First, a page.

"Data-Driven Thinking" is written by members of the media community and contains fresh ideas on the digital revolution in media.
Today’s column is written by Craig Spiezle, CEO and executive director at the Online Trust Alliance.
By some accounts, there are more than 200 variants of ad-blocking solutions, many of which utilize whitelisting that allows certain ads through when they adhere to specific rules. While an ad blocker that doesn’t block all ads may sound like an oxymoron, I argue that whitelisting may be critical for the long-term sustainability of ad-supported services.
Whitelisting, as a concept, is not new. For example, antivirus security software uses whitelists of known “safe” applications and allows those to run on computers while blocking everything else. Similarly, today’s email marketers who are worried about their messages being blocked by spam filters can use third-party services to certify that their messages are legitimate and get onto whitelists at major mailbox providers, including AOL, Microsoft, Comcast and Google. By some accounts, inbox placements may increase by 20% or more after a marketer is whitelisted. Leveraging this model supported by senders and ISPs alike, ad blockers are increasingly looking to the promise of whitelisting.
A recent GWI survey said that 36% of global users utilize an ad blocker. Page Fair found that ad blocking has risen 30% worldwide. Clearly, broad use of ad blocking could be destructive. As ads fund the rich content and services we rely on, the impact can be devastating and create a digital divide for those who move to subscription services or trade their personal data in exchange for content.
While most ad blockers allow users to configure their browsers to whitelist individual websites, many consumers are not aware of this capability or take the time to do so. This is where the importance of a default whitelist becomes critical.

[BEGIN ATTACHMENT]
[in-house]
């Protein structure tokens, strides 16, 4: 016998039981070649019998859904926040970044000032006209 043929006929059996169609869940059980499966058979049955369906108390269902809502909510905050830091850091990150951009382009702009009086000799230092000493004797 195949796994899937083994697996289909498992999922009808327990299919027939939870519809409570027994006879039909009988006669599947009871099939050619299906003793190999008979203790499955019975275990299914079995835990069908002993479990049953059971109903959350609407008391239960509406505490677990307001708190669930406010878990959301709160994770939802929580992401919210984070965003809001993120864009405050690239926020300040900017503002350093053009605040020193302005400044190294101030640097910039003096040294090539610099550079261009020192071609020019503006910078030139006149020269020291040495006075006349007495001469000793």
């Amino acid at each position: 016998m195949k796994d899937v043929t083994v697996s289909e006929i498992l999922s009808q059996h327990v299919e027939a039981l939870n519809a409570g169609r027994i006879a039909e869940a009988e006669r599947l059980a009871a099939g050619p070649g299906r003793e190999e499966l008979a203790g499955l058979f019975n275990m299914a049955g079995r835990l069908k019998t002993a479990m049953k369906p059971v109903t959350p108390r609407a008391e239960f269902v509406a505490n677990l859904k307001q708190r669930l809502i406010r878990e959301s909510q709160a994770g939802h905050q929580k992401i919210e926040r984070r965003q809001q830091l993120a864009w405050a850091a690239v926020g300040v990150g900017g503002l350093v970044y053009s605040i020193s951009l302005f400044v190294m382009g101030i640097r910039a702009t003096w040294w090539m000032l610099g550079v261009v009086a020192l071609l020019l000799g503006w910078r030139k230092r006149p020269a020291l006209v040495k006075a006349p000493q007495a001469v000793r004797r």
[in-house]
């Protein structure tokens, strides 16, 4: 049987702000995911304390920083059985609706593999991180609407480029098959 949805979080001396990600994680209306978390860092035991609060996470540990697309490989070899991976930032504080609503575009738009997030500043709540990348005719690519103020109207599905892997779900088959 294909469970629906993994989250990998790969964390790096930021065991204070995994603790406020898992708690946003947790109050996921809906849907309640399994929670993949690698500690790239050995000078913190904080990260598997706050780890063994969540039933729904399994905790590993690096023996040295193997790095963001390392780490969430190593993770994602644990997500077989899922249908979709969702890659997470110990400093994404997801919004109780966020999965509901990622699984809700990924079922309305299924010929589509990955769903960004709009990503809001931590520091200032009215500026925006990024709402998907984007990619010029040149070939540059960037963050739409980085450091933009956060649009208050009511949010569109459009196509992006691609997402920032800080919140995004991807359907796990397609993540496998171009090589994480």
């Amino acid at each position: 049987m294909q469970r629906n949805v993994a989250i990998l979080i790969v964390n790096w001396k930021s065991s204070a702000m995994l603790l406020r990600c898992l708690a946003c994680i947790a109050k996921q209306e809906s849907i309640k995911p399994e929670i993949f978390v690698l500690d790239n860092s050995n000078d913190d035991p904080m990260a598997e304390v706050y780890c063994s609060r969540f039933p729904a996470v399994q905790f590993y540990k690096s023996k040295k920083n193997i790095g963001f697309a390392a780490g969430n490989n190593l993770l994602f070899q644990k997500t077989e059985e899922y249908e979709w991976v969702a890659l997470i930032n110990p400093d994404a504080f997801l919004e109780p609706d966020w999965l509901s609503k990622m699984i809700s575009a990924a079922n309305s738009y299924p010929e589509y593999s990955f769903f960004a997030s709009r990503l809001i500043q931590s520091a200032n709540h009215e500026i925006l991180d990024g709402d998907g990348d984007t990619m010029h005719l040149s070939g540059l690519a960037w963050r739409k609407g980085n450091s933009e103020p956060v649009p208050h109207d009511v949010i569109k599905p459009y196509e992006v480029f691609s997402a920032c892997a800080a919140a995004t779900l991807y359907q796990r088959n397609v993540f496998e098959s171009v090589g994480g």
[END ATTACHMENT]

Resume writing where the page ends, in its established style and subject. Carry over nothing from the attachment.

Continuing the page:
To preserve the core revenue engine that drives the web while still protecting consumers against aggressive advertising tactics, three ad blockers – AdBlock, Crystal and Adblock Plus – have adopted a central whitelist to automatically allow (good) ad revenues to flow to content creators and publishers.
The task of defining which characteristics make a “good” ad vs. a “bad” ad needs to be based on objective criteria. One model being discussed is a multistakeholder group ideally made up of publishers, digital rights groups, brand advertisers, security professionals and possibly academics. To succeed, that group needs to be completely independent of any commercial interests, yet be open, objective and pragmatic.
The collective promise is that safer and non-intrusive ads are served and viewed while unacceptable ads are blocked. The result is that whitelisting becomes a market incentive for better and safer ads.
Ad blocking is a wake-up call for the industry, yet we need to understand that ad blockers are not the problem. It is the need that users feel to use them that drives this debate.
However, there is much more to be done to address mounting security and privacy issues related to advertising. Do not be fooled – opting out of interest-based advertising is not the answer as long as the networks continue to collect and share the data.
There is no debate that unilateral ad blocking is bad and that sites should consider blocking users who are doing so. At the same time, for the ad industry to grow and prosper, we need to take a step back and address the core reasons that consumers feel compelled to install ad blockers. Whitelisting is a critical step forward to mutually respect users while supporting and embracing ad-supported content and services.
I do not use an ad blocker today, but if you are using one, make sure that you use one which has a whitelist based on objective criteria. Otherwise, you will miss out on the content and services the web offers.